Software apps and online services
Hand tools and fabrication machines
We believe in the idea that privacy is always possible. Of course, there is always the risk with putting trust in your favorite messaging apps. As technology becomes more convenient for the user, more vulnerabilities start to reveal themselves with privacy, control, and certainty.
This is what drove the force behind our hackathon idea. As a team of five undergrad students with different backgrounds, we designed, programmed, and assembled a pocket computer that allows for a user to encrypt a typed message.
It's a simple idea that relies on the minimalist nature of the hardware and software. We used a Raspberry Pi Zero for the sandbox device. We were originally going to use an Arduino, but it was too difficult to program an encryption algorithm on an 8-bit platform that already has many limits with dynamic memory allocation.
It is called a "sandbox device" because it can only communicate with the message handler through a sanitized channel. The message handler is a Particle Photon which is programmed by Nathan to upload encrypted text to a messenger API (We choose Discord). Another rule that makes the sandbox encryption secure is that any messages leaving the sandbox must be encrypted. In vice versa, any messages being sent to the device can only be displayed on its screen after decryption. There would be no way to send the raw text outside to be read by an external device. This is a feature that makes the device very secure and ensures that your messages are only read from the screen. If you want full security, don't use the device in plain sight. lol!
Being our first hackathon, we didn't know what to expect in terms of supplies. To play it safe, we ordered our own hardware through Adafruit. They were really fast with the shipping as we ordered our supplies the week of the hackathon.
It was also a coincidence that the Particle Boron Wyatt ordered was delivered the night before HackWITus started. While the new line of their IoT devices was ahead of its time, we decided to stick with the Photon board. Guess Wyatt will be using the Boron for something more ambitious.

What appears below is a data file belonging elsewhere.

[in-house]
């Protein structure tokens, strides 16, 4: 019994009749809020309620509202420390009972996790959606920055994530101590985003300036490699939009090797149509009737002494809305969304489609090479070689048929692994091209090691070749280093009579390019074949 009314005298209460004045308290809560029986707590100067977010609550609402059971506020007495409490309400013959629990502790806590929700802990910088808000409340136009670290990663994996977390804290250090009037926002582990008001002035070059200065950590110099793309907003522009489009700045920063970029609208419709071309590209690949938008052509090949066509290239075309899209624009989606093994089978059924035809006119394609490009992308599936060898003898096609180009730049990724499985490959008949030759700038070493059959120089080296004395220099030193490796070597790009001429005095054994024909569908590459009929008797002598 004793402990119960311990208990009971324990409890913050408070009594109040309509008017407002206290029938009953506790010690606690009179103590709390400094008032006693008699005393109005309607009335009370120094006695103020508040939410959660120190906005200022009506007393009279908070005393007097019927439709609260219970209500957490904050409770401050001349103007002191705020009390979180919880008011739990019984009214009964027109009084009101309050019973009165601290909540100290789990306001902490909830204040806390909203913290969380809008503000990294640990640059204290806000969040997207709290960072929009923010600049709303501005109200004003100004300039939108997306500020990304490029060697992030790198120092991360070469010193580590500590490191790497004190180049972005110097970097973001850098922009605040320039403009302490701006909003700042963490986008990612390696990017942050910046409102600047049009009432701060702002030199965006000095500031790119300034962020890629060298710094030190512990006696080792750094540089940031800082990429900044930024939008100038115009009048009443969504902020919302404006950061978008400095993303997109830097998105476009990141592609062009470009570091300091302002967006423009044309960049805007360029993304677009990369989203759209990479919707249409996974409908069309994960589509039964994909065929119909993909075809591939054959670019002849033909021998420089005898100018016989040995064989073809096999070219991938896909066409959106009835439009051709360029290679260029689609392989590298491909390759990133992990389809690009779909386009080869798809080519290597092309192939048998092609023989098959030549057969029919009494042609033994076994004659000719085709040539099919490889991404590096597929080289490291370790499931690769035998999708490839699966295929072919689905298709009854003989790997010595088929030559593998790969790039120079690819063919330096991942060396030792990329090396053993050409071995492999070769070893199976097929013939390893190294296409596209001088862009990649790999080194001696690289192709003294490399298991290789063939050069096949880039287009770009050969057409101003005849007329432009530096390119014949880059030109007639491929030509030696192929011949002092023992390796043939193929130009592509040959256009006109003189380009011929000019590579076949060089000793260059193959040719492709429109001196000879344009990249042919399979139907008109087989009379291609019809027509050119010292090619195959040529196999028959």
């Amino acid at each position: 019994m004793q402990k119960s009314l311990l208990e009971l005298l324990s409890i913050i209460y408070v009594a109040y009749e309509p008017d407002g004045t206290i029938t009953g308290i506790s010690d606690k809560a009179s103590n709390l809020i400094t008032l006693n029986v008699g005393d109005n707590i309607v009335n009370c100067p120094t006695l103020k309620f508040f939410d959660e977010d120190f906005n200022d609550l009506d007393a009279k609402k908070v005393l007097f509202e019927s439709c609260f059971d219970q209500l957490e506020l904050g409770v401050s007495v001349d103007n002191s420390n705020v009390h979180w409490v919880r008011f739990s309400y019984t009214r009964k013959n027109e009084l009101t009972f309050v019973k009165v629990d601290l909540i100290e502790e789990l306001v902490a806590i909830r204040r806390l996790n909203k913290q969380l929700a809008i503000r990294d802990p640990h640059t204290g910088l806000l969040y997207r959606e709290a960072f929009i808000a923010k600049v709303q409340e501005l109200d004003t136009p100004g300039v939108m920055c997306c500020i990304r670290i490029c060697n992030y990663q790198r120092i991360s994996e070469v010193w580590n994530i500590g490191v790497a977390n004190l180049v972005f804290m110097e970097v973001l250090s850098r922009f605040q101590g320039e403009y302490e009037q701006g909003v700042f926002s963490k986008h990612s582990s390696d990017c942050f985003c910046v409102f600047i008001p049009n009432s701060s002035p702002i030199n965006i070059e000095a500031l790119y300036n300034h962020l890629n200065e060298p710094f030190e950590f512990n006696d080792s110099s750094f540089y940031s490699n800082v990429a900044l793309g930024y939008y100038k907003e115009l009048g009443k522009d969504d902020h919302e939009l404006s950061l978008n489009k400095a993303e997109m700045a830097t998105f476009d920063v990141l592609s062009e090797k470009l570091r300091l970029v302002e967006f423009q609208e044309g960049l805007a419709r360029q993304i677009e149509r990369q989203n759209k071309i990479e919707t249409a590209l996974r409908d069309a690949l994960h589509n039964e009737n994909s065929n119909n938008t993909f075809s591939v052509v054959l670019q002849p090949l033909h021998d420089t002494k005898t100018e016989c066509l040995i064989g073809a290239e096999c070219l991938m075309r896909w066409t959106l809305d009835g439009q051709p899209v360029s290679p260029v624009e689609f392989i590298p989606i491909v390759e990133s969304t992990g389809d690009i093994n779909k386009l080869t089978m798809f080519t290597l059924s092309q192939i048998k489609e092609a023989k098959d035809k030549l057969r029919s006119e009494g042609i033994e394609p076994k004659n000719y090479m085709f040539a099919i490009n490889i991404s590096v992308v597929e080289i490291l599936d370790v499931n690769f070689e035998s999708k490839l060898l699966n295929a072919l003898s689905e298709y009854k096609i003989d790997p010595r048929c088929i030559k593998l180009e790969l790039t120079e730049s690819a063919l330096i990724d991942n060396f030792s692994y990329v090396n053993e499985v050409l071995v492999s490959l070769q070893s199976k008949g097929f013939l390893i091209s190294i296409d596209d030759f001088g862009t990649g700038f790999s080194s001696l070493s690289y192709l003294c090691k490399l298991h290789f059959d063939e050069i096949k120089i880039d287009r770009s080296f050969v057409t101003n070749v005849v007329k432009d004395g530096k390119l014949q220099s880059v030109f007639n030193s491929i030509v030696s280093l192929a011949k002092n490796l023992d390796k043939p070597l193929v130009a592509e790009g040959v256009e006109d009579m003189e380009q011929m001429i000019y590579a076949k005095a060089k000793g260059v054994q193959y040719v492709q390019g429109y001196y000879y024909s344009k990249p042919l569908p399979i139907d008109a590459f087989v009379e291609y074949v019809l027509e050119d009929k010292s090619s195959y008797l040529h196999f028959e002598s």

All five of us knew our roles within the execution of the project.
- Nova Trauben (CS Major 2022) Programmed the core functions of the Pi that would allow the raw text to encrypt securely and spit out of the serial port to the Photon.
- Nathan Robinson (CS Major 2022) Programmed that "Particle Magic" which would get our messages from the Pi to Discord. Used his own utility to program the Photon (po-util).
- Wyatt Phillips (Electrical Major, CS Minor 2021) Programmed the UI aspect of the sandbox device. Wrote library which allows the Pi to communicate with the LCD display. Made sure the keyboard was heard and the messages were typed.
- Devin Taylor (Electrical Major 2020) In charge of setting up the electronics layout. Did all the soldering and other on hands stuff. Executed the print job of the case.
- Benjamin Guest (Mech. Major 2020) Whipped up a nice case for the device in Solidworks.
We were surprised with the design Ben choose. I think we had our eyes mostly on the ribbed cage enclosure for the back, making the device easy to grip and, I mean, it just looks cool cmon!
Meanwhile, we were live-streaming our process on YouTube. Well, mostly just Wyatt's coding on the UI. But hey, there were two cameras in the corner. So we recommend you check it out.
After 24 hours of hard work, we came out with an exceptional device. We almost feared that our project wouldn't be presentable in time. But we accelerated during the final hours to make sure that we made our goal before the deadline. The judges were impressed by our build. Not to mention all of the other cool projects built at the hackathon.
The teams communication went surprisingly well for first timers. It was seen, as expected, that a lack of communication between different aspects of the project were present. We've learned to not over-fixate ourselves with our current work and take the time to assist with other crucial parts of a project, even if they are not a dependency to your work.
We also leaned to not over-work during the 24 hour period. While our team was ambitious, we deprived ourselves from break time and of course, sleep. It was fun, but it would have been a great idea to bring a sleeping bag.
Over all, we were glad to participate in our first hackathon. The culture of making and hacking is getting more popular. Naturally, many universities are responding by hosting their own events. If you are reading this and seem interested in the hackathon hype, we highly suggest you hop on the wagon. It's like joining a startup without the long term commitment. Its mostly about makers and hackers coming together to make something awesome.